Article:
Thanks, Ken. I will start with the mattress fabrics segment. While we saw sequential sales improvement in this business compared to the third quarter of fiscal 2019, the influx of low-priced mattresses from China has continued to affect the domestic mattress industry. The market is still dealing with a significant amount of excess inventory of late 2018 and early 2019 imports and a slower retail environment delayed the sale of these products.

As we previously announced in our May 1 press release, customer demand for mattress fabrics was lower than expected and affected our sales for the fourth quarter. However, we are pleased to note some recent positive developments in the retail demand as well as many customers altering their supply chains away from China. We believe the punitive antidumping measures against Chinese-made mattresses, as recently announced by the U.S. Department of Commerce, will ultimately provide relief for the domestic mattress industry with preliminary imposed duties ranging from 39% to as high as 1,731%.

Our varied product mix to mattress fabrics and sewn covers across most price points and style trends supports our diversification strategy with favorable results. Importantly, CLASS, our mattress cover business, continues to perform well and with the support of our global sewing platform. We remain encouraged by the sales trends with our core customers as well as our ability to reach new customers and additional market segments, like the popular and expanding boxed bedding space. We're excited about the additional growth opportunities for CLASS as we broaden our customer base.

While fiscal '19 was a challenging year for our mattress fabrics business, we are optimistic about the year ahead. We have the ability to leverage our creative designs, innovative products and global production capabilities to enhance our leadership position and sustain our competitive advantages. We look forward to the opportunities ahead for this business in fiscal '20 and beyond. Now I'll turn to the upholstery fabrics segment.

Our results for the fourth quarter of fiscal 2019 reflect an uncertain marketplace and a soft retail environment for furniture. As noted in our May press release, sales and profits were lower than originally announced expectations for the fourth quarter. The ongoing trade dispute between the U.S. and China and uncertainties surrounding tariffs have caused significant disruptions throughout the supply chain for the furniture industry.

The anticipation of additional tariffs resulted in more advanced customer purchases in previous quarters, especially the third quarter, and inflated inventories heading into the fourth quarter. This factor, combined with generally weaker consumer demand for furniture, affected our sales for the fourth quarter. For the full year, however, we were pleased to achieve another year of higher annual sales in spite of the closure of our Anderson, South Carolina operation during the second quarter. Throughout the year, we have pursued a product-driven strategy with a sustained focus on innovation and creative designs, supported by our substantial global platform.

Our design team has done an outstanding job with current style trends and meeting the changing demands of our customers. Additionally, our popular and expanding line of highly durable, stain-resistant performance fabrics continue to gain acceptance in the marketplace. We're also pleased with the contribution from Read Window Products as fiscal 2019 marks the first full year of sales for custom window treatments and other products for the hospitality market. Looking ahead, we expect that prevailing geopolitical issues will continue to affect our business and the furniture industry for the near term.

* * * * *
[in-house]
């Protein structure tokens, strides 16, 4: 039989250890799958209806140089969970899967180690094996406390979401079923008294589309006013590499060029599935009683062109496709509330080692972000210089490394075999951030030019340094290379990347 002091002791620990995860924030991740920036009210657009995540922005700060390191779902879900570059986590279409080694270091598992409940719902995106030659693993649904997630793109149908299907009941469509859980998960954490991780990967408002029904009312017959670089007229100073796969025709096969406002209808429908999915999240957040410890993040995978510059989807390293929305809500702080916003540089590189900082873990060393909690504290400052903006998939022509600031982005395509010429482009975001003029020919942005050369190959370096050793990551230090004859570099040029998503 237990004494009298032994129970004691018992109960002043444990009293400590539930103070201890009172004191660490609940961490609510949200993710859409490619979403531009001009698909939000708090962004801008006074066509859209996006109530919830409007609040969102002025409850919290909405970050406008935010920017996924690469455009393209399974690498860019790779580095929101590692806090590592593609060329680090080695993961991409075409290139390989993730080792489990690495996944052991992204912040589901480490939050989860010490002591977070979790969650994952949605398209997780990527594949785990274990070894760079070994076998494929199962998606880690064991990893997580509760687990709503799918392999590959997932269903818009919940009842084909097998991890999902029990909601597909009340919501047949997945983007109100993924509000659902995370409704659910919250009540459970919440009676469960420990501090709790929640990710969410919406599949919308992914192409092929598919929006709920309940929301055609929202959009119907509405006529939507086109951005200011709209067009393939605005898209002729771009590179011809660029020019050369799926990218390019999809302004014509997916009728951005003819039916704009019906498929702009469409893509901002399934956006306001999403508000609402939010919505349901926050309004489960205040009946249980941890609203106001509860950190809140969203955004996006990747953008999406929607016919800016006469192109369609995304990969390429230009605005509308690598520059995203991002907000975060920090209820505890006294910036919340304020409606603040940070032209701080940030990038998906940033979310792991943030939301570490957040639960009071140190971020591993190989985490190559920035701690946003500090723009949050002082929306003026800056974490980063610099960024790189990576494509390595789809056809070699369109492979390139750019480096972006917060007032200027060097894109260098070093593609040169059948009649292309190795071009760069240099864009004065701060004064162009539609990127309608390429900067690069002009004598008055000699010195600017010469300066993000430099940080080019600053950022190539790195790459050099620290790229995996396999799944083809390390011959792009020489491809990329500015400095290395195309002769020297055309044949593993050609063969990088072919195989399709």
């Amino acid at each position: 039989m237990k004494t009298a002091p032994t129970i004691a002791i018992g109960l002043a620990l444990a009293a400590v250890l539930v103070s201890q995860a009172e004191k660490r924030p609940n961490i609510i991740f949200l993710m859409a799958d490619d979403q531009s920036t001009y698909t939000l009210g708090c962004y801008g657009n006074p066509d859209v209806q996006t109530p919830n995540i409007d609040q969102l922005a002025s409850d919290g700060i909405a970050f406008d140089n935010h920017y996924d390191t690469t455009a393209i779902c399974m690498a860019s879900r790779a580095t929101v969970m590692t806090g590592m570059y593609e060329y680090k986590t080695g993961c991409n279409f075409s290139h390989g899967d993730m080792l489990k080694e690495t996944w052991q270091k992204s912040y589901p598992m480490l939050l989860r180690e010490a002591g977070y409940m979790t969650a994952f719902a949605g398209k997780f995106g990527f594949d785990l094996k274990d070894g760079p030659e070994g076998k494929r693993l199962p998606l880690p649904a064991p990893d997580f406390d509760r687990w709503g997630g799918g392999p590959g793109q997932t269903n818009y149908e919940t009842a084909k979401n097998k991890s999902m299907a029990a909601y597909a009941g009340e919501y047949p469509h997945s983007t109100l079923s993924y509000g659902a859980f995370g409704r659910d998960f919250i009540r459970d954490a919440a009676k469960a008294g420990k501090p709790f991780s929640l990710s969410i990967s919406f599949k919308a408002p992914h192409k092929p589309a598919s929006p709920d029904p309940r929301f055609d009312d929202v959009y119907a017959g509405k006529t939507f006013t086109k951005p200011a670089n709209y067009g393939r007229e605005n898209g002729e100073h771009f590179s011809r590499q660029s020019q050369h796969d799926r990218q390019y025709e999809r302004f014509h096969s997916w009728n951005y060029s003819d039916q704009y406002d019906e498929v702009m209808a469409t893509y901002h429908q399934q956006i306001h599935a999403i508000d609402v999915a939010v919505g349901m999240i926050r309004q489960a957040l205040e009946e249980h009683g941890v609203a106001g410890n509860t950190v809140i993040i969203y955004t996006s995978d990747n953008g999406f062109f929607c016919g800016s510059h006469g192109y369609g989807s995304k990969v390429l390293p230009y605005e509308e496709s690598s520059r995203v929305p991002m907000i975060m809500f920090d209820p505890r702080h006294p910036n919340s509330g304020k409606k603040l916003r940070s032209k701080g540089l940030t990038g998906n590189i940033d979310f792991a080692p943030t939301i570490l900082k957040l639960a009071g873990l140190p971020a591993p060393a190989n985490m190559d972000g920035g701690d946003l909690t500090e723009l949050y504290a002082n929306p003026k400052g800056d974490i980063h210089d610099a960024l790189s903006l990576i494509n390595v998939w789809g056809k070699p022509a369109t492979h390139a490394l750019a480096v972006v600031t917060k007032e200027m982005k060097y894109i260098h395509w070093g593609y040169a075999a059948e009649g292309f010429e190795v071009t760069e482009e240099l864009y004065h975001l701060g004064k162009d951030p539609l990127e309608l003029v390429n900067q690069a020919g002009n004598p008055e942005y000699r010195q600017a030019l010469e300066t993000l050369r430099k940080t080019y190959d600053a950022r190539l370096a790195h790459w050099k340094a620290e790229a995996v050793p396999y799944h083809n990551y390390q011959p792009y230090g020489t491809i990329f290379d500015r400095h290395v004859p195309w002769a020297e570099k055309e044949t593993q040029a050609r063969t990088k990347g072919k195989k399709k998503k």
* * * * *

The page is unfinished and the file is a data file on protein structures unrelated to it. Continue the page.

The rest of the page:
We're taking steps to adjust our supply chains, including partnering sources for cut and sew kits in Vietnam and are working with customers to make necessary adjustments in response to the latest round of tariffs. While we expect continued overall softness in demand for furniture through the first quarter of this year, we believe Culp is well positioned for the long term. Above all, we remain focused on providing innovative products that meet the changing demands of our valued customers. Next, I'll review our newest business segment, Culp Home Accessories, which includes eLuxury, our e-commerce and finished products business, offering bedding accessories and home goods.

We are continuing to learn about and develop this new platform, which supports both business-to-consumer and business-to-business sales of finished bedding accessory and home goods product. As Ken noted, our operating results were affected by additional product rollout cost for new products as well as reduced demand for legacy products, primarily mattress pads. We believe this legacy business was affected by the import turmoil in the mattress industry. We're encouraged by more recent sales trends on legacy products as well as our progress related to new product introductions.

We remain excited about and are committed to opportunities to capitalize on new products in this new sales channel for Culp. Ken will now review the outlook for the first quarter, and then we'll take your questions.

Ken Bowling -- Chief Financial Officer

At this time, we expect overall sales to be slightly higher as compared with the first quarter of fiscal 2019. The first quarter of fiscal 2020 will have one more week than the first quarter of the prior year or 14 weeks compared with 13 weeks. We expect mattress fabrics sales to be moderately up compared with the first quarter of fiscal 2019 and operating income and margins also are expected to be moderately up as compared with the previous year's first quarter. In our upholstery fabrics segment, we expect first quarter sales to be moderately down compared with the first quarter of last year as we continue to operate in an environment of trade uncertainty and soft retail demand.